"Attack of the Mannequins" might sound like a horror film title, but, for some shoppers, it could also be a documentary.
Diana Newton, 51, of Westminster sued the J.C. Penney Co. last month after she was allegedly thwacked on the head by a department store dummy.
Newton said she was ambushed by a legless female mannequin at the company's Westminster Mall store, a skirmish that left her with a bloodied scalp, a cracked tooth, recurring shoulder pain and numbness in her fingers.
The alleged attack was the latest in a string of mannequin mayhem incidents nationwide.
"There are a slew of lawsuits like this," said mannequin manufacturer Barry Rosenberg, who joked that stores should run background checks on dummies before letting them mingle with shoppers.
Most of the cases involved mannequins toppling over onto customers, but an Indiana woman claimed she caught herpes from the lips of a CPR training dummy. She dropped her lawsuit against the American Red Cross in 2000 after further tests revealed that she didn't have the disease, according to news reports.
The alleged Westminster Mall incident happened nearly a year ago in the women's department at J.C. Penney. Newton said she wanted to buy a certain blouse, but the only one in her size was being worn by a mannequin.
When a salesclerk tried to remove the garment, the dummy's arm flew off and struck Newton's head, according to her lawsuit, which was filed in Orange County Superior Court and seeks unspecified damages.
"I felt a burning sensation," she recalled. Then, blood cascaded down her face, she said.
Paramedics arrived and patched her gash. Feeling woozy but stable, Newton drove home, then had someone take her to Hoag Memorial Hospital Presbyterian in Newport Beach for further treatment.
" 'My mom got beat up by a mannequin' was the joke around my house," Newton said.
Her attorney, A. Jay Norton, said the case might sound comical, but he insisted the mannequin inflicted lasting damage on his client.
Norton said Newton still suffers shoulder pain and "strange sensations in her hands."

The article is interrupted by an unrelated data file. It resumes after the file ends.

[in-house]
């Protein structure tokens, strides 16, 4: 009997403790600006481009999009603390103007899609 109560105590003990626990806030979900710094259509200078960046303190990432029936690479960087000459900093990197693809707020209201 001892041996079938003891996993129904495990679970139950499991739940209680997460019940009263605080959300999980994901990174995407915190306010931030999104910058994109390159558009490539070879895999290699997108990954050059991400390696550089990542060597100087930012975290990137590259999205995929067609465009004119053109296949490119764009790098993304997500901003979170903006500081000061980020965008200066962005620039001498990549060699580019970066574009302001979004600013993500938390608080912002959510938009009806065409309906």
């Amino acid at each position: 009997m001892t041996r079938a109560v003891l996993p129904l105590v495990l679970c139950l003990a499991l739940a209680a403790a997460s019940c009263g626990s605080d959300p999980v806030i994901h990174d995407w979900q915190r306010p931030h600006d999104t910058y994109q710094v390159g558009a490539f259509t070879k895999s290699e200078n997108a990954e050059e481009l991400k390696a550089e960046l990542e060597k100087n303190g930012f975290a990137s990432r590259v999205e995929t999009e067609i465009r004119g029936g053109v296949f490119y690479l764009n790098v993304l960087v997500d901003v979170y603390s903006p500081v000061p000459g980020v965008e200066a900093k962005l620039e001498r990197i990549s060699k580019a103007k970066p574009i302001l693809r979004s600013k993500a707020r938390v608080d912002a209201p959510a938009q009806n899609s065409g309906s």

The blow also cracked a molar, which led to a root canal, she said. J.C. Penney offered to pay the dental bill but balked at covering other expenses, she said.
A spokeswoman for the Texas-based retailer said the company doesn't comment on pending litigation.
Getting roughed up by a dummy isn't a slapstick affair. The fiberglass figures can weigh as much as 100 pounds, said Rosenberg, chief executive of Mondo Mannequins in Hicksville, N.Y.
He added that his company had been named in numerous lawsuits by retailers who themselves have been sued over dummy-related injuries.
Mannequin maulings and litigation aren't new. In 1990, a Florida woman collected $175,000 after a faceless Macy's dummy fell onto her neck and reportedly injured a disc.
In 1993, a Minnesota woman was knocked unconscious by a falling mannequin at a Dayton's department store, according to the Minneapolis Star Tribune. She needed five stitches and several chiropractic sessions to recover but didn't sue.
And in 2001, a Canadian shopper in Vancouver won a $330,000 verdict after a Gap store mannequin landed on her head. Elizabeth Ball was apparently jinxed when it came to store displays. A few years earlier, while shopping at a lighting store, she was beaned by a falling chandelier, according to the Canadian Press.